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A woman holds U.S. and Canadian flags on Parliament Hill in Ottawa, February 19, 2009.Christinne Muschi/Reuters

Recently a reader took me to task for a column in which I discussed a hypothetical all-Canadian dividend stock portfolio.

"I do not believe that many investment advisers would recommend investing only in Canadian common or preferred shares," the reader wrote in an e-mail. "As you know, the Canadian market is only a small percentage of the world capitalization."

You've probably heard the argument before: Because Canada accounts for only about 4 per cent of global stock market cap, you need to invest a big chunk of your assets the United States and abroad to make sure you're adequately diversified.

Does this argument really hold water? I'm not so sure.

Full disclosure: I own a handful of U.S. stocks – McDonald's, Procter & Gamble, Johnson & Johnson and Wal-Mart among them – because I think they're great companies. But that's all the foreign content I have, and it's less than 10 per cent of my portfolio.

The rest is all in Canadian companies (and GICs), and I'm not planning to deploy any more of my money abroad, for a few reasons.

First, stock markets around the world are highly correlated, so it's hard to see the benefit in diversifying internationally as long as Canada is going to follow global trends anyway. Second, venturing outside Canada means taking on currency volatility.

Sure, currencies can work in your favour, but they can also bite you in the behind. Canadians who invested in the U.S. market over the past 10 years, when the loonie surged from 63 cents (U.S.) to more than $1, probably regret ever leaving the home.

Over that 10-year period the S&P 500 returned a solid 115.8 per cent, including dividends, or an annual equivalent of about 8 per cent. But in Canadian dollars the gain was a paltry 34 per cent, or just 3 per cent on an annual basis. Yikes.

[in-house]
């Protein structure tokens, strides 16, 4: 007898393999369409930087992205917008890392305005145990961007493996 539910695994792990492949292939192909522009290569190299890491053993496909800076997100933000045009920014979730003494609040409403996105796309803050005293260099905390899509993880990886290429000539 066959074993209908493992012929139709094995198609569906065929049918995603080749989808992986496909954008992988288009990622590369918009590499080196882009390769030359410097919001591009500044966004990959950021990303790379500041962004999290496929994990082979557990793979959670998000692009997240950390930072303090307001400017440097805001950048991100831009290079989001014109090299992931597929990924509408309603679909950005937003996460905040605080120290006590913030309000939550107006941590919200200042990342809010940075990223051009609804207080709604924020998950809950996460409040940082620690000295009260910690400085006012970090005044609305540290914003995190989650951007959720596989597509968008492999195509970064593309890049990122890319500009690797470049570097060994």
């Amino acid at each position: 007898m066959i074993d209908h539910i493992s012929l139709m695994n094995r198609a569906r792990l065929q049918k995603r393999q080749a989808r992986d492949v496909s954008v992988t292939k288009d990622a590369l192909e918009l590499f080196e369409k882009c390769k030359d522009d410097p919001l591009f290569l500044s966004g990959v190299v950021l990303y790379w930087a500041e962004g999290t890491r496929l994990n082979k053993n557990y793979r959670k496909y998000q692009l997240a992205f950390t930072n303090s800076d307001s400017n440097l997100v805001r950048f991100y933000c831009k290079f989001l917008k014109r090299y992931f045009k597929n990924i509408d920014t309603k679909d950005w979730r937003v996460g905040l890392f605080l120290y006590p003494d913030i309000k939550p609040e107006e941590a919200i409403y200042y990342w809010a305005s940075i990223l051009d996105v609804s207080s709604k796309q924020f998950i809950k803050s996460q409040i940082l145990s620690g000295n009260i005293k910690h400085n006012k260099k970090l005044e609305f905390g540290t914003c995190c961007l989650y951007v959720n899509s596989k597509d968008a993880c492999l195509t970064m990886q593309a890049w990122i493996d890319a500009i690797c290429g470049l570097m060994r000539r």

As this example illustrates, the notion that currency fluctuations will even out in the long run – one of the key arguments in favour of diversifying globally – is also suspect. It's not like hedging will necessarily solve the problem, either, because hedging doesn't always work as advertised.

Consider the currency-hedged iShares S&P 500 Index exchange-traded fund (ticker: XSP). Even as the S&P 500 index gained 8 per cent annually over the past decade, this supposedly currency-neutral ETF returned just 3.3 per cent.

For all of the above reasons I'm not in a big hurry to invest more of my money abroad, and I know I'm not alone. I've heard from plenty of readers who think a 100-per-cent Canadian portfolio suits them just fine.

Readers: What do you think? Are investors who stay close to home missing out? Is hedging all it's cracked up to be? Is it time we all started questioning the global diversification dogma?

Leave us your thoughts in the comments section.


Another note to readers: Thanks for all your feedback on my last blog post about the limitations of Canadian index ETFs. Some of you pointed out that specialty ETFs provide better diversification than a straight Canadian index ETF, and that the higher management expense ratios are therefore justified. It's a good point. If you look at the iShares S&P/TSX Canadian Dividend Aristocrats Index Fund (ticker: CDZ), for example, it's delivered an annual return, including dividends, of 3.8 per cent over the past five years. That's hardly shooting the lights out, but it's a lot better than XIU's negative return.